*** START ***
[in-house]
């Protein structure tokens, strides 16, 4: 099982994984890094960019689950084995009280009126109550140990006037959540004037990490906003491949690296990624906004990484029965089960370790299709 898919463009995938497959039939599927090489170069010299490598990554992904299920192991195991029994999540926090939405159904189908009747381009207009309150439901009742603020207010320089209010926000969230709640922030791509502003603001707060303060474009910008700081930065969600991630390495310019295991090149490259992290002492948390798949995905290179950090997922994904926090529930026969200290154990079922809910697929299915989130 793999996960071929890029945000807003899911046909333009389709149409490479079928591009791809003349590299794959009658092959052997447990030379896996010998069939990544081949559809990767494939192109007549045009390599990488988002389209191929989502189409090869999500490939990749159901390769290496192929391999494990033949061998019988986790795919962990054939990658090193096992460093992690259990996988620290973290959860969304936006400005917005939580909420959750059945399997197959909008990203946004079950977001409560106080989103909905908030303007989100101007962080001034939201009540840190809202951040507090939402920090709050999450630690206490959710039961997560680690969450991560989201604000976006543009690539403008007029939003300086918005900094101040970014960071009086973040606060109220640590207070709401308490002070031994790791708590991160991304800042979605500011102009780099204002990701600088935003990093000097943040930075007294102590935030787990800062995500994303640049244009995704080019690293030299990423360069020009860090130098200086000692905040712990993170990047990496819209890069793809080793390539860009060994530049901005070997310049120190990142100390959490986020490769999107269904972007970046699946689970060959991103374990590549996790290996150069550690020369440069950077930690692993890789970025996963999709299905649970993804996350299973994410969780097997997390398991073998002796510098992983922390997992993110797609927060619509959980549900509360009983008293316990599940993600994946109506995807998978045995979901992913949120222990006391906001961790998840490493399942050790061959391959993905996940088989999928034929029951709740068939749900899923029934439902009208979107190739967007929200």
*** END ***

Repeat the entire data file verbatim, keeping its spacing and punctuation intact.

[in-house]
């Protein structure tokens, strides 16, 4: 099982994984890094960019689950084995009280009126109550140990006037959540004037990490906003491949690296990624906004990484029965089960370790299709 898919463009995938497959039939599927090489170069010299490598990554992904299920192991195991029994999540926090939405159904189908009747381009207009309150439901009742603020207010320089209010926000969230709640922030791509502003603001707060303060474009910008700081930065969600991630390495310019295991090149490259992290002492948390798949995905290179950090997922994904926090529930026969200290154990079922809910697929299915989130 793999996960071929890029945000807003899911046909333009389709149409490479079928591009791809003349590299794959009658092959052997447990030379896996010998069939990544081949559809990767494939192109007549045009390599990488988002389209191929989502189409090869999500490939990749159901390769290496192929391999494990033949061998019988986790795919962990054939990658090193096992460093992690259990996988620290973290959860969304936006400005917005939580909420959750059945399997197959909008990203946004079950977001409560106080989103909905908030303007989100101007962080001034939201009540840190809202951040507090939402920090709050999450630690206490959710039961997560680690969450991560989201604000976006543009690539403008007029939003300086918005900094101040970014960071009086973040606060109220640590207070709401308490002070031994790791708590991160991304800042979605500011102009780099204002990701600088935003990093000097943040930075007294102590935030787990800062995500994303640049244009995704080019690293030299990423360069020009860090130098200086000692905040712990993170990047990496819209890069793809080793390539860009060994530049901005070997310049120190990142100390959490986020490769999107269904972007970046699946689970060959991103374990590549996790290996150069550690020369440069950077930690692993890789970025996963999709299905649970993804996350299973994410969780097997997390398991073998002796510098992983922390997992993110797609927060619509959980549900509360009983008293316990599940993600994946109506995807998978045995979901992913949120222990006391906001961790998840490493399942050790061959391959993905996940088989999928034929029951709740068939749900899923029934439902009208979107190739967007929200």